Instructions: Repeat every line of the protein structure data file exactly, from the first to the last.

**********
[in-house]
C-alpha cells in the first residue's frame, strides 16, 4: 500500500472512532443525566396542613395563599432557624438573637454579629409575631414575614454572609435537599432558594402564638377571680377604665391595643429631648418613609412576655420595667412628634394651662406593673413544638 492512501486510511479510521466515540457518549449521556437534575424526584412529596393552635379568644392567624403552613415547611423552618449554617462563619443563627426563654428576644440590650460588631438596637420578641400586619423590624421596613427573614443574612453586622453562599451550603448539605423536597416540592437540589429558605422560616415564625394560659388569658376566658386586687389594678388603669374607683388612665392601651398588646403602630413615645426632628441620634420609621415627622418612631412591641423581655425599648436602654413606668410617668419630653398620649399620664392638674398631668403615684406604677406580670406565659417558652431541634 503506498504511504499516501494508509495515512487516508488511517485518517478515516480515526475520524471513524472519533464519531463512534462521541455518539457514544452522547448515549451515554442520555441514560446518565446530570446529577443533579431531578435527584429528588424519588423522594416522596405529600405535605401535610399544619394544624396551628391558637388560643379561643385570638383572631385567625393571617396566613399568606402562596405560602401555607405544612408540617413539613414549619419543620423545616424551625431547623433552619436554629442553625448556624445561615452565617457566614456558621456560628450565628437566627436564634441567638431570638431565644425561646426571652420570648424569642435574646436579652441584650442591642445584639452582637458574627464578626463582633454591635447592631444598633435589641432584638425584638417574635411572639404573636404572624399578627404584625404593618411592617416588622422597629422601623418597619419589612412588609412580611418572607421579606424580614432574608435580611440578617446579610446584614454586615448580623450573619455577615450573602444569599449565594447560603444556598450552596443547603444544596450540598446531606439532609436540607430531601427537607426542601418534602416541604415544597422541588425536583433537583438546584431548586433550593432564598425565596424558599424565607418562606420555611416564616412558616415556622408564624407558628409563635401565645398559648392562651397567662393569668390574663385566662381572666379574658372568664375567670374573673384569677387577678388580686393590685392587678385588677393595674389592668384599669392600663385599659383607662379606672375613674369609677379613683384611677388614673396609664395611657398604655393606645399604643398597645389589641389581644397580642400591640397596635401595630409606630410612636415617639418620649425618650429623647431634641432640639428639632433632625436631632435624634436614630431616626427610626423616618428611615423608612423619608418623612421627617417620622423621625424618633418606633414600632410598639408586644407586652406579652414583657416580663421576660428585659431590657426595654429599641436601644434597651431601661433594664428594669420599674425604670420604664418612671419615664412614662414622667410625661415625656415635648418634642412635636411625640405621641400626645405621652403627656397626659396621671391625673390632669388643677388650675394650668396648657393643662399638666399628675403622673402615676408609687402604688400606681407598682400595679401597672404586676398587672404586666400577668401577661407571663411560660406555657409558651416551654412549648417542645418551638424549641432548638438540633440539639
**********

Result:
[in-house]
C-alpha cells in the first residue's frame, strides 16, 4: 500500500472512532443525566396542613395563599432557624438573637454579629409575631414575614454572609435537599432558594402564638377571680377604665391595643429631648418613609412576655420595667412628634394651662406593673413544638 492512501486510511479510521466515540457518549449521556437534575424526584412529596393552635379568644392567624403552613415547611423552618449554617462563619443563627426563654428576644440590650460588631438596637420578641400586619423590624421596613427573614443574612453586622453562599451550603448539605423536597416540592437540589429558605422560616415564625394560659388569658376566658386586687389594678388603669374607683388612665392601651398588646403602630413615645426632628441620634420609621415627622418612631412591641423581655425599648436602654413606668410617668419630653398620649399620664392638674398631668403615684406604677406580670406565659417558652431541634 503506498504511504499516501494508509495515512487516508488511517485518517478515516480515526475520524471513524472519533464519531463512534462521541455518539457514544452522547448515549451515554442520555441514560446518565446530570446529577443533579431531578435527584429528588424519588423522594416522596405529600405535605401535610399544619394544624396551628391558637388560643379561643385570638383572631385567625393571617396566613399568606402562596405560602401555607405544612408540617413539613414549619419543620423545616424551625431547623433552619436554629442553625448556624445561615452565617457566614456558621456560628450565628437566627436564634441567638431570638431565644425561646426571652420570648424569642435574646436579652441584650442591642445584639452582637458574627464578626463582633454591635447592631444598633435589641432584638425584638417574635411572639404573636404572624399578627404584625404593618411592617416588622422597629422601623418597619419589612412588609412580611418572607421579606424580614432574608435580611440578617446579610446584614454586615448580623450573619455577615450573602444569599449565594447560603444556598450552596443547603444544596450540598446531606439532609436540607430531601427537607426542601418534602416541604415544597422541588425536583433537583438546584431548586433550593432564598425565596424558599424565607418562606420555611416564616412558616415556622408564624407558628409563635401565645398559648392562651397567662393569668390574663385566662381572666379574658372568664375567670374573673384569677387577678388580686393590685392587678385588677393595674389592668384599669392600663385599659383607662379606672375613674369609677379613683384611677388614673396609664395611657398604655393606645399604643398597645389589641389581644397580642400591640397596635401595630409606630410612636415617639418620649425618650429623647431634641432640639428639632433632625436631632435624634436614630431616626427610626423616618428611615423608612423619608418623612421627617417620622423621625424618633418606633414600632410598639408586644407586652406579652414583657416580663421576660428585659431590657426595654429599641436601644434597651431601661433594664428594669420599674425604670420604664418612671419615664412614662414622667410625661415625656415635648418634642412635636411625640405621641400626645405621652403627656397626659396621671391625673390632669388643677388650675394650668396648657393643662399638666399628675403622673402615676408609687402604688400606681407598682400595679401597672404586676398587672404586666400577668401577661407571663411560660406555657409558651416551654412549648417542645418551638424549641432548638438540633440539639